Walk Date – 18th February 2016
Distance – 5.2 miles
Weather – dry, sunny spells, not cold, slight breeze on the top
The spell of cold, dry weather has come to an end for the time being. It rained all day yesterday so the drying out process has been stopped in its tracks. However, there’s a good forecast for today, before the rain returns tomorrow, so I opted for a solo walk up Latrigg.
Here I am on Spooney Green Lane starting out for Latrigg which is up ahead of me.
The Skiddaw fells, with their tops camouflaged by cloud and snow, from Spooney Green Lane.
My outward route took me over the busy A66, the return leg will also involve crossing this road but that will be by a similar bridge further up the road there.
Some of the things you might see in Latrigg woods.
Looking across Keswick and Derwentwater to the north western fells. I had to remove one layer at this point, even in the shade it was quite warm work.
Two old gateposts at the first bend in the path. I had to wait a minute or two here as I could hear voices below, it turned out to be two runners charging their way up the path. I wish I could run and talk at the same time, well come to think of it, I just wish I could run!
What you might see in Gale Ghyll Woods.
The Skiddaw group of fells, still with their heads in the clouds.
At this point the path becomes a series of hairpin bends each providing a gently rising section of path.
The north western fells from the signpost. You can see how the path rises gently across the fell side, and how steep the ascent would be if it wasn’t there.
Another hairpin bend from the remains of a very old gatepost.
Another hairpin bend, but I am almost at the top. The deep grooves in the path the result of torrents of water running down during all the storms we’ve had and simply washing it away.
At the end of the hairpins is a seat with a view. Keswick is down below, at the northern end of Derwentwater, with the north western fells beyond it.
From this angle you can just see a little of Bass Lake over on the right. The little fell along its shore, with a splash of sun on it, is Barf.
Unfortunately there was quite a bit of cloud around this morning so the snow capped tops of the fells are not very distinct.
The view behind the seat. As you can see I’m not at the summit yet and that hump on the skyline isn’t it either.
Nobody but me up here at the moment.
I was just about to leave when Grisedale Pike suddenly got a splash of sunlight on it.
A rather misty shot of High Rigg, down there in St John’s in the Vale.
Walking across the broad top of Latrigg with a view of Clough Head, on the right, and the two Mell Fells over on the left.
There isn’t anything which marks the highest point on Latrigg but this scrape of rock is the generally accepted summit.
Over to my left are the cloud covered fells which are clustered below Skiddaw.
Snow capped Clough Head, and to the right of it you can just make out the slopes of Great Dodd. I had to put the hood up along here as it suddenly became very breezy.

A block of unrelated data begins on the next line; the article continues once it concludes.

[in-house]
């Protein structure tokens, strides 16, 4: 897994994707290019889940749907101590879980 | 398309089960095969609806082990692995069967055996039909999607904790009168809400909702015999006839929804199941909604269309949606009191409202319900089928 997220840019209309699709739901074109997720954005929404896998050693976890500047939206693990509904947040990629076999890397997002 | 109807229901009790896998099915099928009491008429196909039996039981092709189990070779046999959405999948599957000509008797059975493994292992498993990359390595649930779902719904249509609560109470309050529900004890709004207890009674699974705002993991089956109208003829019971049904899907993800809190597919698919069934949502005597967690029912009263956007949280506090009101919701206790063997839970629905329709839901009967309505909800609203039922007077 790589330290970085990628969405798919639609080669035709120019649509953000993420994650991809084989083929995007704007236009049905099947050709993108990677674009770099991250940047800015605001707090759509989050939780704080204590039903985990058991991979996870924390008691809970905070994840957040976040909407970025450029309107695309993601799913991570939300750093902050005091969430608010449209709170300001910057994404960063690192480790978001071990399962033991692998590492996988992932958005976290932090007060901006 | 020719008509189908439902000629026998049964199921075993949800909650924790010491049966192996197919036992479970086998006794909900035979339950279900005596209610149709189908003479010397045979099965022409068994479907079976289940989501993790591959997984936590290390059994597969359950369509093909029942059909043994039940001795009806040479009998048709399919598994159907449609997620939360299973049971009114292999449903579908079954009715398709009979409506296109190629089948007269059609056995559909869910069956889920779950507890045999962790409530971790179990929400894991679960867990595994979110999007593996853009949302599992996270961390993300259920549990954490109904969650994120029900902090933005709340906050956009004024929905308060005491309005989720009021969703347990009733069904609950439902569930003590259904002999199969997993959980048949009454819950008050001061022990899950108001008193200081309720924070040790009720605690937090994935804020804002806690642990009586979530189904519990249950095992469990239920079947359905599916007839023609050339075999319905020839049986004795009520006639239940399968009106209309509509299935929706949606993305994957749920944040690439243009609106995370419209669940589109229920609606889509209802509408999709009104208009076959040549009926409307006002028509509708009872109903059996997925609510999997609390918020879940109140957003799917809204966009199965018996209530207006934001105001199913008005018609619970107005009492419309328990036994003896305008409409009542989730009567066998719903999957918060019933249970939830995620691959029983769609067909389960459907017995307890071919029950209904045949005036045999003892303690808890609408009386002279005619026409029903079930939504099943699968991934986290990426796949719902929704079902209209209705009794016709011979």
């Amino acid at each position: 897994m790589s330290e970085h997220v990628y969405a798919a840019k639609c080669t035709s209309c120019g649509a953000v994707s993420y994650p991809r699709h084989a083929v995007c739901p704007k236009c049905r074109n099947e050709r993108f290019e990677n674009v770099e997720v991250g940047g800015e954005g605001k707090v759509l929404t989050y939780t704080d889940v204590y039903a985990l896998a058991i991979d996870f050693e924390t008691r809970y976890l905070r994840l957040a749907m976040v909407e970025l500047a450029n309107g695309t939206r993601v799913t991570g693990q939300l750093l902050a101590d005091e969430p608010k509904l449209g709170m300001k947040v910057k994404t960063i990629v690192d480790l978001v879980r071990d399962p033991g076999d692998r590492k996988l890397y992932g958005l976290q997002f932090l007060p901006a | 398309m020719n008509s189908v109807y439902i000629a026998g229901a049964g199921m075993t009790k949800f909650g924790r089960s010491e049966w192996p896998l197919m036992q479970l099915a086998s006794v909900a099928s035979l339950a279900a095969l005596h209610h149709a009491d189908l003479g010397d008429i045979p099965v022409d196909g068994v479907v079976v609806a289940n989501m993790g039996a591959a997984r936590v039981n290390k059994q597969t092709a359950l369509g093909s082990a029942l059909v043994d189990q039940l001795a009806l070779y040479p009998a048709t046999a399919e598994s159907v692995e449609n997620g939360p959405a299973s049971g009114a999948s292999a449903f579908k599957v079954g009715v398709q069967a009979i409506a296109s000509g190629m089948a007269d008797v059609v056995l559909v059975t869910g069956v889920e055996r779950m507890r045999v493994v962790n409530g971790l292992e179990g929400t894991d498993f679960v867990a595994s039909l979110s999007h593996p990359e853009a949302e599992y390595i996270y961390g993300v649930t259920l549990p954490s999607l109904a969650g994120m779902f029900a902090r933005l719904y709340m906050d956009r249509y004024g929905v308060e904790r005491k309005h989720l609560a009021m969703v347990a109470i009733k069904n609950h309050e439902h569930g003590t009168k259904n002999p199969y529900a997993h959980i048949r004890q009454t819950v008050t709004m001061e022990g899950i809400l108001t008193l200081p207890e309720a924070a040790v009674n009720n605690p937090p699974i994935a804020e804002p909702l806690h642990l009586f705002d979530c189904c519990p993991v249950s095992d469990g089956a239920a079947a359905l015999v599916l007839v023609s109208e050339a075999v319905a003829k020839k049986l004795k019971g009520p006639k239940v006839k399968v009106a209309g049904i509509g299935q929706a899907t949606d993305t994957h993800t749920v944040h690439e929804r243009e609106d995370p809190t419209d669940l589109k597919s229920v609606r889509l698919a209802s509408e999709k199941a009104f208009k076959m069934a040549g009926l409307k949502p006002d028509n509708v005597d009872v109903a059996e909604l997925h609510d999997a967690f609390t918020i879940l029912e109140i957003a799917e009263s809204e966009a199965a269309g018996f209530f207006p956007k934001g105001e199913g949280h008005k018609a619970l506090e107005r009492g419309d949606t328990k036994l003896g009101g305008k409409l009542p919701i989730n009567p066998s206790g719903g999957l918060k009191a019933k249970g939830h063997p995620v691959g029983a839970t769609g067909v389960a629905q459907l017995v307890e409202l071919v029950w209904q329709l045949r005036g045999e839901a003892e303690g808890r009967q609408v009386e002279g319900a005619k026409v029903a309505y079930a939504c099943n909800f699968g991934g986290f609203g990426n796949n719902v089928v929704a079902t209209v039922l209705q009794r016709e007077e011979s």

The snow capped fell in front is Blease Fell, which is really the western shoulder of Blencathra.
I chanced a shot to the south while there was some cloud cover. In the centre is Bleaberry Fell, and the flat-topped, dark shape below it to the right is Walla Crag.
A look back as I begin to make my way down Latrigg.
A flat and broad expanse of grass makes for pleasant walking down off Latrigg.
Farm vehicles have made the grooves which were already there even deeper in the very wet ground, and although it wasn’t icy you were only a wrong step away from an unwelcome sit down, as it was very soft and slippery underfoot along here.
Another look back before the view disappears.
The grassy track eventually gives way to this gravel one, it passes through a group of gorse bushes and you have a view of Clough Head all the way along.
At the end of the gravel track is the junction with Brundhome Road. I turned right at the junction for the road walk back into Keswick. If you look carefully you’ll find a view of Robinson between the twigs on the lowest branch on the right hand side.
It was quite warm walking along here with the sun over on my left and sheltered from the breeze by the slopes of Latrigg on my right. There’s a clearer view of Robinson over there on the skyline too.
More storm damage. Down on my left the River Greta is flowing through the valley. During Storm Desmond the swollen river washed away large sections of the fell side and caused several landslips. The landslips have ripped the tarmac apart.
The damaged road from the other side. I kept coming across sections like this all the way along the road. A little further along from here the road had a barricade across it with a ‘ROAD CLOSED’ sign attached to it.
I’ve yet to walk along a forest road without coming across stacks of felled tree trunks somewhere along the route. I thought they had a lovely orange glow to them in the sunlight.
This is the second bridge crossing over the A66. Its not very pleasing to look at, but at least I have a view of Catbells as I cross over the noisy road.
Approaching the Calvert Trust Riding Centre, with quite a good view of Robinson in the centre behind it.
An even better view of Robinson through the trees a little further along the road.
A close up of the snow capped Robinson above the green slopes of High Snab Bank.
Sunny Robinson opposite a dark and brooding Causey Pike.
I’m about 100 yards away from the car as I reach the end of my walk and take this shot of Latrigg.
Finally, a view of Dodd, the little sunlit fell on the left, with Carl Side to the right. Two horses in their winter rugs are grazing in the field below, and two more walkers, by the gate on Spooney Green Lane, are just starting their walk up Latrigg. When I arrived there was only one car parked on Brundholme Road. When I returned two hours and twenty minutes later it was as full as a millipede’s sock drawer, I’m glad I came early.